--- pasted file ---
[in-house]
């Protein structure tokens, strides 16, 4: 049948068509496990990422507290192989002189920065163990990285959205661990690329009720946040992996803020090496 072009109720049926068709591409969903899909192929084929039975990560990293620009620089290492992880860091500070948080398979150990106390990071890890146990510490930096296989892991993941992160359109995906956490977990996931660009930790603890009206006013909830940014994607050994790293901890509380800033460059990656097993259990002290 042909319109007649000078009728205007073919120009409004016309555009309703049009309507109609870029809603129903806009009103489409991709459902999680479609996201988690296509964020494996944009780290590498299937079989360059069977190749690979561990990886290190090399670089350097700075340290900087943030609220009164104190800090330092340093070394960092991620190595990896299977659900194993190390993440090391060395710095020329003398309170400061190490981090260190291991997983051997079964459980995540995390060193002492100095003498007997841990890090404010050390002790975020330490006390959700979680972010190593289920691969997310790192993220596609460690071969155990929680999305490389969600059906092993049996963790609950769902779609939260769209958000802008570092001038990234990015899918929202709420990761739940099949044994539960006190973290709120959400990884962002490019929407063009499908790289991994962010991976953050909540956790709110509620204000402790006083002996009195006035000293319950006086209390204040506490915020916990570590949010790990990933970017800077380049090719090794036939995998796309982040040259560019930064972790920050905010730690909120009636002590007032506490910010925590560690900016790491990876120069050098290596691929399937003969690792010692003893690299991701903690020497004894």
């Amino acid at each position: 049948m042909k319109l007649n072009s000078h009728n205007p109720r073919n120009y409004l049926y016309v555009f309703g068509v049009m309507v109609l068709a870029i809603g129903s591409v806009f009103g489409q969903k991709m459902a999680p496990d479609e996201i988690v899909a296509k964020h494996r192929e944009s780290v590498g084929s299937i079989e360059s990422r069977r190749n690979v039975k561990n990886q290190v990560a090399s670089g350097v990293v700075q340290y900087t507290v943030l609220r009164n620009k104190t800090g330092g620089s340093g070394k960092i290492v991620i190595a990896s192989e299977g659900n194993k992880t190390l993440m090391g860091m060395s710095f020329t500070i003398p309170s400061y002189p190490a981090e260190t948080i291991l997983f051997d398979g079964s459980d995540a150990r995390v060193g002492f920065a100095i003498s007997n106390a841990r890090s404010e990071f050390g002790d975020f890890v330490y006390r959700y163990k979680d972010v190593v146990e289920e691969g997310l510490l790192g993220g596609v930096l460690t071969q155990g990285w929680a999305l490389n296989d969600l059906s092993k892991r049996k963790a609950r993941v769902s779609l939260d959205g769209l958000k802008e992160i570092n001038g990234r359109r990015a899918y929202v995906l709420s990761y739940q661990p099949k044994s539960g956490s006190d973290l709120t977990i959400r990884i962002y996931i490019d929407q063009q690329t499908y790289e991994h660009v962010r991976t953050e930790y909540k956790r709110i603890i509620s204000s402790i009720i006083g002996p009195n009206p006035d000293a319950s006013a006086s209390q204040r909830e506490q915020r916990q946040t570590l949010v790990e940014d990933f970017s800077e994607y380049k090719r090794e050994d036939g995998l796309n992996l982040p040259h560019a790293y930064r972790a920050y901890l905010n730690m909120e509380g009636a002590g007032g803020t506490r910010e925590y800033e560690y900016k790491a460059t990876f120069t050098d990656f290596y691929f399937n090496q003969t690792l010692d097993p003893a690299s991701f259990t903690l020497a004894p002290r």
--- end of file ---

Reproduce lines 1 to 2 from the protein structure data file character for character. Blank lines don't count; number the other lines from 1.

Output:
[in-house]
């Protein structure tokens, strides 16, 4: 049948068509496990990422507290192989002189920065163990990285959205661990690329009720946040992996803020090496 072009109720049926068709591409969903899909192929084929039975990560990293620009620089290492992880860091500070948080398979150990106390990071890890146990510490930096296989892991993941992160359109995906956490977990996931660009930790603890009206006013909830940014994607050994790293901890509380800033460059990656097993259990002290 042909319109007649000078009728205007073919120009409004016309555009309703049009309507109609870029809603129903806009009103489409991709459902999680479609996201988690296509964020494996944009780290590498299937079989360059069977190749690979561990990886290190090399670089350097700075340290900087943030609220009164104190800090330092340093070394960092991620190595990896299977659900194993190390993440090391060395710095020329003398309170400061190490981090260190291991997983051997079964459980995540995390060193002492100095003498007997841990890090404010050390002790975020330490006390959700979680972010190593289920691969997310790192993220596609460690071969155990929680999305490389969600059906092993049996963790609950769902779609939260769209958000802008570092001038990234990015899918929202709420990761739940099949044994539960006190973290709120959400990884962002490019929407063009499908790289991994962010991976953050909540956790709110509620204000402790006083002996009195006035000293319950006086209390204040506490915020916990570590949010790990990933970017800077380049090719090794036939995998796309982040040259560019930064972790920050905010730690909120009636002590007032506490910010925590560690900016790491990876120069050098290596691929399937003969690792010692003893690299991701903690020497004894």